It was first built in the 16th century, and the structure of the gate is similar to that of Chinese three-bay turret gates, and is covered with a red tiled hip roof. The four Hanzi framed on the gate - Shu, rei, no, and kuni, which mean 'Land of Propriety' - were added to the gate long after it was built. It was also called Shurimon (首里門, "Shuri gate") and Wī nu Aijō (上ぬ綾門, "Beautiful gate at the upper part") in the local dialect. The gate reflects strong Chinese influence, alongside indigenous religious traditions.
The gate was destroyed in 1945 during the Battle of Okinawa and reconstructed through local campaigns and support in the 1950s and 1960s. It became the first part of the Shuri Castle to be reconstructed, while decades would follow until the rest of the castle was restored. The main columns are 7.94 meters apart. The top layer of the gate is 7.05 meters high, and the lower layer 5.11 meters. The 4 pillars stand on foundation stones, and they are supported on front and back by slanting accessory pillars for better stability. A picture of the reconstructed gate appears on the 2000 yen note issued in 2000 to commemorate the 26th G8 summit held in Okinawa.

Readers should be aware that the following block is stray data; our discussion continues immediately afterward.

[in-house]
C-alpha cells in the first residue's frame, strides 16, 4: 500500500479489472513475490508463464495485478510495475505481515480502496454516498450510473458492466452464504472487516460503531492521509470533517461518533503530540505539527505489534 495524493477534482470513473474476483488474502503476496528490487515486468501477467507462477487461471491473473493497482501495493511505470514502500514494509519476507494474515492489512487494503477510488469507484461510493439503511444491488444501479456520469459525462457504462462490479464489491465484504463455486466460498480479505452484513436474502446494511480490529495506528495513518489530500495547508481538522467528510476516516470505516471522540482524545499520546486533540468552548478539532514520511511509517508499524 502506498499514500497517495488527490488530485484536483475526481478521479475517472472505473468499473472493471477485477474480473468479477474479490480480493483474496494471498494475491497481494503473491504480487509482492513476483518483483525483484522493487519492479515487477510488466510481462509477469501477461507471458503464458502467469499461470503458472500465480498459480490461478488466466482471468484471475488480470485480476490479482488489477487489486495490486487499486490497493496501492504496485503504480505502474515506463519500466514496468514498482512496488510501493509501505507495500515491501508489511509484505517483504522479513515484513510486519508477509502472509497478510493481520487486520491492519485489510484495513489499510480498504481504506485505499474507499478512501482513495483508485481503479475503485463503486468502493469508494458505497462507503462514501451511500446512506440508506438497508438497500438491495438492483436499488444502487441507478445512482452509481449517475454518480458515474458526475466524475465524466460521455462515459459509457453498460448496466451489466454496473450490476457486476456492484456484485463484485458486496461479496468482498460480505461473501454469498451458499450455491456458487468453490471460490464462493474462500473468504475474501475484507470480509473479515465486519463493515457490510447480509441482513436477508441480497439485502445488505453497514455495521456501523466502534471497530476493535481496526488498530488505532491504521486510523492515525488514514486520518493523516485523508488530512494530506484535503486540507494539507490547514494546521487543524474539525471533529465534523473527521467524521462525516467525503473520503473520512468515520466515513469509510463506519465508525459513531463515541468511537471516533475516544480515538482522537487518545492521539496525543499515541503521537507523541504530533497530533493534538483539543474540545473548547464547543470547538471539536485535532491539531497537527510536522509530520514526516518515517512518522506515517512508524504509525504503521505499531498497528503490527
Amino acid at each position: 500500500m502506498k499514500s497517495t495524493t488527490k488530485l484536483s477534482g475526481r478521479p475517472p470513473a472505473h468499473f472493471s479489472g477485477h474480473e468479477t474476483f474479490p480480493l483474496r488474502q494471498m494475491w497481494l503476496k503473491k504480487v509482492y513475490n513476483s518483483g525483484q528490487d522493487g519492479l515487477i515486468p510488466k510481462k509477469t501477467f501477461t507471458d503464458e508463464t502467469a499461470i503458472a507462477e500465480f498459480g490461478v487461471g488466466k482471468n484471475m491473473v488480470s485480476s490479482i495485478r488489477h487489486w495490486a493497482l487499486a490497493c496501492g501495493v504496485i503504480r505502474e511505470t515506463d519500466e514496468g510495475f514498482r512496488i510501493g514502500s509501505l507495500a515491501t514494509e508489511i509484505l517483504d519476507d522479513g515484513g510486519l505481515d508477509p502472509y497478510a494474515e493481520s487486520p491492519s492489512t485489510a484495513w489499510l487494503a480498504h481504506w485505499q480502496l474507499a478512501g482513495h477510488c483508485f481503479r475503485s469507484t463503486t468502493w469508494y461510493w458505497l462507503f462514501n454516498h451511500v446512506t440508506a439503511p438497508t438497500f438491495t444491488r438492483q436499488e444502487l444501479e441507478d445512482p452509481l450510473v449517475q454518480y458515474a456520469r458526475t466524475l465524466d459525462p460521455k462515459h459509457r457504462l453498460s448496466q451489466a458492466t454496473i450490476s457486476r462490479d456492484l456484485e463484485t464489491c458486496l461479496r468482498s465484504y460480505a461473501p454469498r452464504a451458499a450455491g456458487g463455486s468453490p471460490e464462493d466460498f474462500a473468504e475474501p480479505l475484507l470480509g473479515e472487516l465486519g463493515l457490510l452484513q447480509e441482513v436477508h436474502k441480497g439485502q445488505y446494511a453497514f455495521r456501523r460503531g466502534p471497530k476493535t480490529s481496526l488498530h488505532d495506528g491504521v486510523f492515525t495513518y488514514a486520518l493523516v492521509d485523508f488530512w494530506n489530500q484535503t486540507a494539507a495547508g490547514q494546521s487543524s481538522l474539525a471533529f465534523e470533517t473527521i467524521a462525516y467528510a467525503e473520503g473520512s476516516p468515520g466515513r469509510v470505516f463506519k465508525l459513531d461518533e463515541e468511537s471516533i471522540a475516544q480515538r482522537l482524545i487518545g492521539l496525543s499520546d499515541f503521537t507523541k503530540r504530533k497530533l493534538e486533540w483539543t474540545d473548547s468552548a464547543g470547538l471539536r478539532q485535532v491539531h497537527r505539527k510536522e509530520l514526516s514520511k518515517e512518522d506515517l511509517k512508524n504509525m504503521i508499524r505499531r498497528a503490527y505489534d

- Media related to Shureimon at Wikimedia Commons
- Geographic data related to Shureimon at OpenStreetMap
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